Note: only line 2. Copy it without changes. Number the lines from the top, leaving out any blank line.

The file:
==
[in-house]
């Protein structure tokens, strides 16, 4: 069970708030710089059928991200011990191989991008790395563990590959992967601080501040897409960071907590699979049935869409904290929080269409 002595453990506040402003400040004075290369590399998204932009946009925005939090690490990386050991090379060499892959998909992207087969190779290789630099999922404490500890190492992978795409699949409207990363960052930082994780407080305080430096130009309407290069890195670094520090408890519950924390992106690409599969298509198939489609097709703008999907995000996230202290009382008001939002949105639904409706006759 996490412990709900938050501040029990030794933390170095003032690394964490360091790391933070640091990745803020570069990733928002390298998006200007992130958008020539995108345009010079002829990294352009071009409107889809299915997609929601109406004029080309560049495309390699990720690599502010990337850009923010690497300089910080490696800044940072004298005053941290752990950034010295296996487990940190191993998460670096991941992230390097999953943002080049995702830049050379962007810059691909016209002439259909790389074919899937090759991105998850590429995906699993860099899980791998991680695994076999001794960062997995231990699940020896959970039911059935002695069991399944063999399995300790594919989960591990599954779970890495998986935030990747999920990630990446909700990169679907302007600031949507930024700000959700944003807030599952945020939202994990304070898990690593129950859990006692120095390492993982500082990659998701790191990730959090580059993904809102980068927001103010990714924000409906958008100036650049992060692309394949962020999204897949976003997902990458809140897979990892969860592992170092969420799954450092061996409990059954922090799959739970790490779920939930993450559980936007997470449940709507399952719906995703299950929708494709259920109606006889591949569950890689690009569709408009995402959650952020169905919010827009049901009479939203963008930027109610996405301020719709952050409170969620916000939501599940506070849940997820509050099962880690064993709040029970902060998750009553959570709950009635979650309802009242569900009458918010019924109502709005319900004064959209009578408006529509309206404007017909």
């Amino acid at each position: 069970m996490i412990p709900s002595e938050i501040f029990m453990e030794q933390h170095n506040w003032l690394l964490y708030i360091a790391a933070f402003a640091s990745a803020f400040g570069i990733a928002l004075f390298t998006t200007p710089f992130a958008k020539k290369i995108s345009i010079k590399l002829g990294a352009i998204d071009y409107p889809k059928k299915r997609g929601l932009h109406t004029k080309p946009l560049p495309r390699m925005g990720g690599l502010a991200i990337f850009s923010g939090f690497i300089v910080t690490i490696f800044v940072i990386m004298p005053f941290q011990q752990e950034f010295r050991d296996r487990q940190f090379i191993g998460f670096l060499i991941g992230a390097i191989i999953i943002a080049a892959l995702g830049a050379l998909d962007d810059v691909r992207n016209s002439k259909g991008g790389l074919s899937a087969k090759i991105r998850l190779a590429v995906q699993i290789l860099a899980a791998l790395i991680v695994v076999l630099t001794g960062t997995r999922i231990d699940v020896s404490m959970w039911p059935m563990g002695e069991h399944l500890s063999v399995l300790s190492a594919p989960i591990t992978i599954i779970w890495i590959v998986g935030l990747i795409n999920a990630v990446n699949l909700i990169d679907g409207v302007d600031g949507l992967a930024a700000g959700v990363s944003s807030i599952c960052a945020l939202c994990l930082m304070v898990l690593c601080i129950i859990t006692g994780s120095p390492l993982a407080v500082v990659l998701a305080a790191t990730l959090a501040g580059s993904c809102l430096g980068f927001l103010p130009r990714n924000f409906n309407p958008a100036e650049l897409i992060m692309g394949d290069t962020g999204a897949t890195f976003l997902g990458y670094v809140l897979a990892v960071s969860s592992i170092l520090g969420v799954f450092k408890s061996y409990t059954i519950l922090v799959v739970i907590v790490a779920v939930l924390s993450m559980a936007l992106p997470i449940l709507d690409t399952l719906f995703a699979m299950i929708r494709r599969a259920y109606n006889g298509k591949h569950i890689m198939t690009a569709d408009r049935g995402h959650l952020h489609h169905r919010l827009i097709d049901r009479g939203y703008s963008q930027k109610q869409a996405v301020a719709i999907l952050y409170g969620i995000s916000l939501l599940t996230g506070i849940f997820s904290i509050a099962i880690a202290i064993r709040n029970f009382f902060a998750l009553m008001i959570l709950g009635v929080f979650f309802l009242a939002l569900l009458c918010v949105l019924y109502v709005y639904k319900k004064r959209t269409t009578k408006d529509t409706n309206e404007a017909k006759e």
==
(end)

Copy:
């Protein structure tokens, strides 16, 4: 069970708030710089059928991200011990191989991008790395563990590959992967601080501040897409960071907590699979049935869409904290929080269409 002595453990506040402003400040004075290369590399998204932009946009925005939090690490990386050991090379060499892959998909992207087969190779290789630099999922404490500890190492992978795409699949409207990363960052930082994780407080305080430096130009309407290069890195670094520090408890519950924390992106690409599969298509198939489609097709703008999907995000996230202290009382008001939002949105639904409706006759 996490412990709900938050501040029990030794933390170095003032690394964490360091790391933070640091990745803020570069990733928002390298998006200007992130958008020539995108345009010079002829990294352009071009409107889809299915997609929601109406004029080309560049495309390699990720690599502010990337850009923010690497300089910080490696800044940072004298005053941290752990950034010295296996487990940190191993998460670096991941992230390097999953943002080049995702830049050379962007810059691909016209002439259909790389074919899937090759991105998850590429995906699993860099899980791998991680695994076999001794960062997995231990699940020896959970039911059935002695069991399944063999399995300790594919989960591990599954779970890495998986935030990747999920990630990446909700990169679907302007600031949507930024700000959700944003807030599952945020939202994990304070898990690593129950859990006692120095390492993982500082990659998701790191990730959090580059993904809102980068927001103010990714924000409906958008100036650049992060692309394949962020999204897949976003997902990458809140897979990892969860592992170092969420799954450092061996409990059954922090799959739970790490779920939930993450559980936007997470449940709507399952719906995703299950929708494709259920109606006889591949569950890689690009569709408009995402959650952020169905919010827009049901009479939203963008930027109610996405301020719709952050409170969620916000939501599940506070849940997820509050099962880690064993709040029970902060998750009553959570709950009635979650309802009242569900009458918010019924109502709005319900004064959209009578408006529509309206404007017909």